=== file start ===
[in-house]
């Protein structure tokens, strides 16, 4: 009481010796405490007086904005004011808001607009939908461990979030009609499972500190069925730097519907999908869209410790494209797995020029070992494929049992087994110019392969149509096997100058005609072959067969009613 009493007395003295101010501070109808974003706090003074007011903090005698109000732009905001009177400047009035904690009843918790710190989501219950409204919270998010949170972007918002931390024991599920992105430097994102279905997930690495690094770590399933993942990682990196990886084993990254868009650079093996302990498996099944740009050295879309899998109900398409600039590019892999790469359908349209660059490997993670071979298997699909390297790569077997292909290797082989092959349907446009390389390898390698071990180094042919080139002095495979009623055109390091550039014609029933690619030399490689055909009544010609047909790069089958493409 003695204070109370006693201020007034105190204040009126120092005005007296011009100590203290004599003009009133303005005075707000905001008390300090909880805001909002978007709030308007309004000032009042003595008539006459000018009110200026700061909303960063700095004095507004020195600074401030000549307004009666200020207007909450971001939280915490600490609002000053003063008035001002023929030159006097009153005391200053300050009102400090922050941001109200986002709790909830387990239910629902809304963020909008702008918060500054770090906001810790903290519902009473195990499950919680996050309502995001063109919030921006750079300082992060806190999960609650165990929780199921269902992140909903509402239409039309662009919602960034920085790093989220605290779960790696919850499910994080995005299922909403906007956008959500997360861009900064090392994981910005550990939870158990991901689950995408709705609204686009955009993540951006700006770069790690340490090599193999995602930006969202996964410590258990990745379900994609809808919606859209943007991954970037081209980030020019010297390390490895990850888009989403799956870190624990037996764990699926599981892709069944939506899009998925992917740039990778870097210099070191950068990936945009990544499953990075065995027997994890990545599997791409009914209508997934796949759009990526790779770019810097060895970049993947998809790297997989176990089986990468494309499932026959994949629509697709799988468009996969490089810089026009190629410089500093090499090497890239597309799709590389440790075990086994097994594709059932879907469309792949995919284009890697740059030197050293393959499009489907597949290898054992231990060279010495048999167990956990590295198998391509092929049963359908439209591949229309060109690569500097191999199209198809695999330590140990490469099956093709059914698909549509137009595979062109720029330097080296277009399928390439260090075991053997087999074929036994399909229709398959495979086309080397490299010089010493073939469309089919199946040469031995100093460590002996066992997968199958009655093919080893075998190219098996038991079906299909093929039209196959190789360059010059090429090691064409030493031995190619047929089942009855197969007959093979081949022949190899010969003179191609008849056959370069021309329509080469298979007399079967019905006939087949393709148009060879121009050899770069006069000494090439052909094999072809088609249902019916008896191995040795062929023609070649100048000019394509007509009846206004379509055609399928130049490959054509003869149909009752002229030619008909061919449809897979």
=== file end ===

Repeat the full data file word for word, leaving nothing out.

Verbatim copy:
[in-house]
């Protein structure tokens, strides 16, 4: 009481010796405490007086904005004011808001607009939908461990979030009609499972500190069925730097519907999908869209410790494209797995020029070992494929049992087994110019392969149509096997100058005609072959067969009613 009493007395003295101010501070109808974003706090003074007011903090005698109000732009905001009177400047009035904690009843918790710190989501219950409204919270998010949170972007918002931390024991599920992105430097994102279905997930690495690094770590399933993942990682990196990886084993990254868009650079093996302990498996099944740009050295879309899998109900398409600039590019892999790469359908349209660059490997993670071979298997699909390297790569077997292909290797082989092959349907446009390389390898390698071990180094042919080139002095495979009623055109390091550039014609029933690619030399490689055909009544010609047909790069089958493409 003695204070109370006693201020007034105190204040009126120092005005007296011009100590203290004599003009009133303005005075707000905001008390300090909880805001909002978007709030308007309004000032009042003595008539006459000018009110200026700061909303960063700095004095507004020195600074401030000549307004009666200020207007909450971001939280915490600490609002000053003063008035001002023929030159006097009153005391200053300050009102400090922050941001109200986002709790909830387990239910629902809304963020909008702008918060500054770090906001810790903290519902009473195990499950919680996050309502995001063109919030921006750079300082992060806190999960609650165990929780199921269902992140909903509402239409039309662009919602960034920085790093989220605290779960790696919850499910994080995005299922909403906007956008959500997360861009900064090392994981910005550990939870158990991901689950995408709705609204686009955009993540951006700006770069790690340490090599193999995602930006969202996964410590258990990745379900994609809808919606859209943007991954970037081209980030020019010297390390490895990850888009989403799956870190624990037996764990699926599981892709069944939506899009998925992917740039990778870097210099070191950068990936945009990544499953990075065995027997994890990545599997791409009914209508997934796949759009990526790779770019810097060895970049993947998809790297997989176990089986990468494309499932026959994949629509697709799988468009996969490089810089026009190629410089500093090499090497890239597309799709590389440790075990086994097994594709059932879907469309792949995919284009890697740059030197050293393959499009489907597949290898054992231990060279010495048999167990956990590295198998391509092929049963359908439209591949229309060109690569500097191999199209198809695999330590140990490469099956093709059914698909549509137009595979062109720029330097080296277009399928390439260090075991053997087999074929036994399909229709398959495979086309080397490299010089010493073939469309089919199946040469031995100093460590002996066992997968199958009655093919080893075998190219098996038991079906299909093929039209196959190789360059010059090429090691064409030493031995190619047929089942009855197969007959093979081949022949190899010969003179191609008849056959370069021309329509080469298979007399079967019905006939087949393709148009060879121009050899770069006069000494090439052909094999072809088609249902019916008896191995040795062929023609070649100048000019394509007509009846206004379509055609399928130049490959054509003869149909009752002229030619008909061919449809897979």